After a bit of a break the chaps from Polyhedron Collider return with a good old chat about board games. We go full throttle for our review of Wreck & Ruin, race animals in The Champion of the Wild, get all depressed in This War of Mine and drown our sorrows on a Drinking Quest.
The boys then have a good lock chat about the current state of board game reviews and look at ethics, how we approach reviews and the best and worst receptions we have had to a review.
The other day I received a mysterious package, and well, if it weren't for a couple of clues I would be pretty freaked out. For starters, I receive a shipping notification from Poland. Ohh I think, is it a Kickstarter? Well the shipping and tracking data gave no information, only that the package came from Poland.
In this Kickstarter review we look at The Champion of the Wild, a party game where you have to explain why your chosen animal can win a range of Olympic events.
It's a board game review cliché to say "if you like this kind of game, you'll like this game". It's a tired and lazy get-out clause for a reviewer, they can thoroughly dislike a game and then issue this kind of statement completely admonishing any form of reviewer responsibility while remaining pretty, positive and ever so cuddly. It is a phrase I detest, but trying to write a review of The Champion of the Wild while avoiding this statement is turning into the literal equivalent of a daytime charge across the minefield.
The Champion of the Wild is a party style game where you are taking part in the animal Olympics. Three players will select events to test the mettle of the animal kingdom. These could be standard athletic events such as sprints, high jumps and synchronised swimming, but also include games like hide and seek, and other challenges such as a pole to pole race. Players must then select an animal from their hand to take part in all three events, and then explain to the other players why their animal will win each competition. Players then award placing based on this description.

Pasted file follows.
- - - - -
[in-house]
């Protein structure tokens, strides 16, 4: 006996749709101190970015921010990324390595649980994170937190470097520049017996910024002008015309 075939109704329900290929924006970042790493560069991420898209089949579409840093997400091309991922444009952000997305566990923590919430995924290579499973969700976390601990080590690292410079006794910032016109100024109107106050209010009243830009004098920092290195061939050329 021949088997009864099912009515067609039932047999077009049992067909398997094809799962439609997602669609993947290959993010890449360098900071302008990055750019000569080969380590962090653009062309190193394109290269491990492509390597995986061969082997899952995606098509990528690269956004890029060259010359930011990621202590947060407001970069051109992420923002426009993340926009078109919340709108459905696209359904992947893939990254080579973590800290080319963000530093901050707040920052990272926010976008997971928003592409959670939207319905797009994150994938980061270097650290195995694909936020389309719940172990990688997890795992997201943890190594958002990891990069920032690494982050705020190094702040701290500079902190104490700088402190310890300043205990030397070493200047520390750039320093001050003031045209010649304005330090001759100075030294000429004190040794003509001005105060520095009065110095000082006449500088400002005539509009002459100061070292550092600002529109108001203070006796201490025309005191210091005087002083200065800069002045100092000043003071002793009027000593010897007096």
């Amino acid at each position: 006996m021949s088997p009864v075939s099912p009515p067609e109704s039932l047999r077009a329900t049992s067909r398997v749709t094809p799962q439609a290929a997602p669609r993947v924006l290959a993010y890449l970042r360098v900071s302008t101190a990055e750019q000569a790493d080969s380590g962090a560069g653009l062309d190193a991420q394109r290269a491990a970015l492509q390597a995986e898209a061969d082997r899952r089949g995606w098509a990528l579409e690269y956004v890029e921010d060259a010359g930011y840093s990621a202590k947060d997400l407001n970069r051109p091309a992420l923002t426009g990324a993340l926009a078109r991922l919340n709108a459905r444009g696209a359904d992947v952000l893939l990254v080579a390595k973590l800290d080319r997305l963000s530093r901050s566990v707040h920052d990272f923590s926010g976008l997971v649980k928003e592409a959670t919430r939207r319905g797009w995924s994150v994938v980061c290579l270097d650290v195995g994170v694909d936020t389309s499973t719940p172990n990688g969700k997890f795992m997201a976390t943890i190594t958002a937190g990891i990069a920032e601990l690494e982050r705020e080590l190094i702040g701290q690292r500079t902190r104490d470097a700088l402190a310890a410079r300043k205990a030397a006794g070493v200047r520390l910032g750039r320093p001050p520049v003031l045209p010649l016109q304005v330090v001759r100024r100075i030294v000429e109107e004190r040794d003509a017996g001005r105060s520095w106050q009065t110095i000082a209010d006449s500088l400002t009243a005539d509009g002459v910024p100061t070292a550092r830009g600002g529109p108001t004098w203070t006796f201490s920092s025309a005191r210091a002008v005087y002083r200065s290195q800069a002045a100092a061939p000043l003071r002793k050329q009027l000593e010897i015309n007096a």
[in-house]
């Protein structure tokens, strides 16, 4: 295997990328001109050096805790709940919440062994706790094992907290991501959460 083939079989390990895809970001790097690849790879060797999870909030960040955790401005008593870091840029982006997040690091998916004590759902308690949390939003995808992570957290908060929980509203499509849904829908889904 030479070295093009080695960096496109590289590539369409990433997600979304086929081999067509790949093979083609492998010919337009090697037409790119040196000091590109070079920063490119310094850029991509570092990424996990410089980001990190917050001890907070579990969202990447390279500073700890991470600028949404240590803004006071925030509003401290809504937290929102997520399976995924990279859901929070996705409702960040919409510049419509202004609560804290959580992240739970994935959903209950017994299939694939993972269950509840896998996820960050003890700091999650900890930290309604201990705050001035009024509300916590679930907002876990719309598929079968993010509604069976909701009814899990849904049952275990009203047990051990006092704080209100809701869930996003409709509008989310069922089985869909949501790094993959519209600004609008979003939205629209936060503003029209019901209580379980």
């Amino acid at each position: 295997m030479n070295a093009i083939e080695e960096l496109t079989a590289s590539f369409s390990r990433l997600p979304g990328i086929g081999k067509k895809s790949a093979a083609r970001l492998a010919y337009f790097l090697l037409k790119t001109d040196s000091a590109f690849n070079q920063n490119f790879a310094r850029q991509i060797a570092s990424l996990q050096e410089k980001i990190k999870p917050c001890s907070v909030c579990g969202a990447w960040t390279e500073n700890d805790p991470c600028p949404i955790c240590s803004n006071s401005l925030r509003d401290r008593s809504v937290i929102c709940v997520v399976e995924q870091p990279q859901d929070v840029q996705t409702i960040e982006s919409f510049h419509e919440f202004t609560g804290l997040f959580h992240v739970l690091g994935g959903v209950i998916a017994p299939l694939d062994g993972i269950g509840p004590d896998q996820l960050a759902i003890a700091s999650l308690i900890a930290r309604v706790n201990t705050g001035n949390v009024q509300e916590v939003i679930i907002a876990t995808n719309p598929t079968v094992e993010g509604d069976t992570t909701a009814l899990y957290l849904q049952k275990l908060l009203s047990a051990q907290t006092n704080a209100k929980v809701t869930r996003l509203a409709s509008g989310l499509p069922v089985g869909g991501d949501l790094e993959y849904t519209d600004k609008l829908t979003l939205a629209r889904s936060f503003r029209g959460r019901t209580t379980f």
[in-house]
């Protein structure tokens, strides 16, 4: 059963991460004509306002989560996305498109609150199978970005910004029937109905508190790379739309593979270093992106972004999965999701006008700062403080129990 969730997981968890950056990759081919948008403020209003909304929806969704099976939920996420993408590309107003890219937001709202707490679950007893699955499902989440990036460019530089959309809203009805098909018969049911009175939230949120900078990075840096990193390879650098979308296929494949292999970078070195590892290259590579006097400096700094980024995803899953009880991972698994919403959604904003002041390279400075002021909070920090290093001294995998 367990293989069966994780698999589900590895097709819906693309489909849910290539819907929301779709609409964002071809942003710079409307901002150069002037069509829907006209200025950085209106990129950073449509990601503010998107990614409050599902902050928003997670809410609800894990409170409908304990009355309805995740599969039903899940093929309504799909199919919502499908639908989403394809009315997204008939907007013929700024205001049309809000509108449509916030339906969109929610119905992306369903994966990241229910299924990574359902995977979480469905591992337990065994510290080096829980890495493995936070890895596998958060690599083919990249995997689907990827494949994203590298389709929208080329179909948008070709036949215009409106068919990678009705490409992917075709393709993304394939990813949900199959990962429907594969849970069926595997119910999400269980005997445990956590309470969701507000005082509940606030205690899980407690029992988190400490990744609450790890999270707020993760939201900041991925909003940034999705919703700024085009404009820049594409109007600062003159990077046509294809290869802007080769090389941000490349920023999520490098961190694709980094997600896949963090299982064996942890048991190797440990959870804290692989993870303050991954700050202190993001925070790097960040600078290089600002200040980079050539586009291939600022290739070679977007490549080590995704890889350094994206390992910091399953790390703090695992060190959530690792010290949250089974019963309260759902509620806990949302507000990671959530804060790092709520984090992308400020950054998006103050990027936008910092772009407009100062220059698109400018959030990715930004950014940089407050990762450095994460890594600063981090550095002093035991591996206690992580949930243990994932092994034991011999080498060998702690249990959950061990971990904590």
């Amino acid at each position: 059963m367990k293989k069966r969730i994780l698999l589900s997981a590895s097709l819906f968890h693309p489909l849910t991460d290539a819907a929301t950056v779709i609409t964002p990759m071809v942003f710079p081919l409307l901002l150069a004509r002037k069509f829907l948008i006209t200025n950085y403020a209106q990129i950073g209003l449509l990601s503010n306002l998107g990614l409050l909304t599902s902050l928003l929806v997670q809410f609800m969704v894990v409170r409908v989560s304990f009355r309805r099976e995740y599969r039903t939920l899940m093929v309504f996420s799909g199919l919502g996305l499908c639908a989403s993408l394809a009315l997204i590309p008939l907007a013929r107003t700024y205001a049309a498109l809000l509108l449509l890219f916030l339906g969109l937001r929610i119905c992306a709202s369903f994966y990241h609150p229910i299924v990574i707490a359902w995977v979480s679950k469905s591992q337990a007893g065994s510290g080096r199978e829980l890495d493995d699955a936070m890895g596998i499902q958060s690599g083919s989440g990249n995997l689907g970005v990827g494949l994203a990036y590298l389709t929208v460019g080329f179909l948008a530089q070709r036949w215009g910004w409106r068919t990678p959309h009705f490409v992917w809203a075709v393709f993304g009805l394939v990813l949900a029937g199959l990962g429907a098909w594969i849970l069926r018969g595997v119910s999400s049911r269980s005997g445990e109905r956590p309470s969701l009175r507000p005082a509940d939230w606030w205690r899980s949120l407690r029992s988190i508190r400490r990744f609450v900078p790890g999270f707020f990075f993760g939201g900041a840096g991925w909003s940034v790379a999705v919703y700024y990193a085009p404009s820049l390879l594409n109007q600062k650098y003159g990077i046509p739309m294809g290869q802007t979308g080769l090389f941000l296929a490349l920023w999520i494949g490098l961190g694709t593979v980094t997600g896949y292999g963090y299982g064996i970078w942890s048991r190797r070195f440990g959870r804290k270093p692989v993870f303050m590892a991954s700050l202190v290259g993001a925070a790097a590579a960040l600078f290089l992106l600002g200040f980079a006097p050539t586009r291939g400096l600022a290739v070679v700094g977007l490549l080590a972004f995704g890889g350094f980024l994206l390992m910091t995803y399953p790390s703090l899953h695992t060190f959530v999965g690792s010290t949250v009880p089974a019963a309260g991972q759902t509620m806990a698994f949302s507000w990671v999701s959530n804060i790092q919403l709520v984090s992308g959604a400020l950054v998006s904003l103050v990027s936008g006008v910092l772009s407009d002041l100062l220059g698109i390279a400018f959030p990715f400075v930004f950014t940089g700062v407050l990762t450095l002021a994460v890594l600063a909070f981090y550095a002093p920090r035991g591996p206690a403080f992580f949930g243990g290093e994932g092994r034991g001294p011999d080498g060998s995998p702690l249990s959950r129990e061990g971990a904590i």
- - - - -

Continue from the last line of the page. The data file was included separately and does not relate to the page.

Andy gives Drakkar a well-deserved thumbs up; it’s light, fast and fun.
Now we all love a bit of Norse mythology. The Marvel films are testament to that. A good looking chap with a big mallet walloping things around the head seems to make for the good times. And I’m sure he’s handy in a workshop too. Smacking nails into wood with one mighty swing – even less if he uses his hammer.
A big part of the old Norse history is the Vikings – another favourite of games and stories in general. Huge hairy folk raiding and pillaging their way around Scandinavia and eventually making their way over to Blighty to start the Celts on their merry way and give people like me their lineage. Focussing on the raiding and pillaging is the subject the upcoming game Drakkar from Spaceballoon games. Each player acts as the leader of their village and attempts to muster the resources needed to scamper off on a mission to grab as much loot as they can get their oversized hands on.
Mansions of Madness may be my favourite game of 2016, a truly thematic adventure into the horrific world of HP Lovecraft.
I know there are a few people out there who believe that cardboard and technology should be kept completely separate, that by adding an app via a tablet or computer to their board game domain that they have somehow sullied their table top collection. If you think this way then you are missing out on quite possibly the best cooperative game to come out in 2016 and the most thematic Cthulhu Mythos game that Fantasy Flight Games have ever made, because Mansions of Madness Second Edition may have some minor issues, but otherwise is a superb and deeply thematic adventure game that perfectly marries technology and table top.
The Runewars Miniatures Game is a fantastic rule set, with some beautiful centrepiece miniatures and some generic fluff. But its the high cost of a 'standard' game that is going to prove a barrier to entry for many.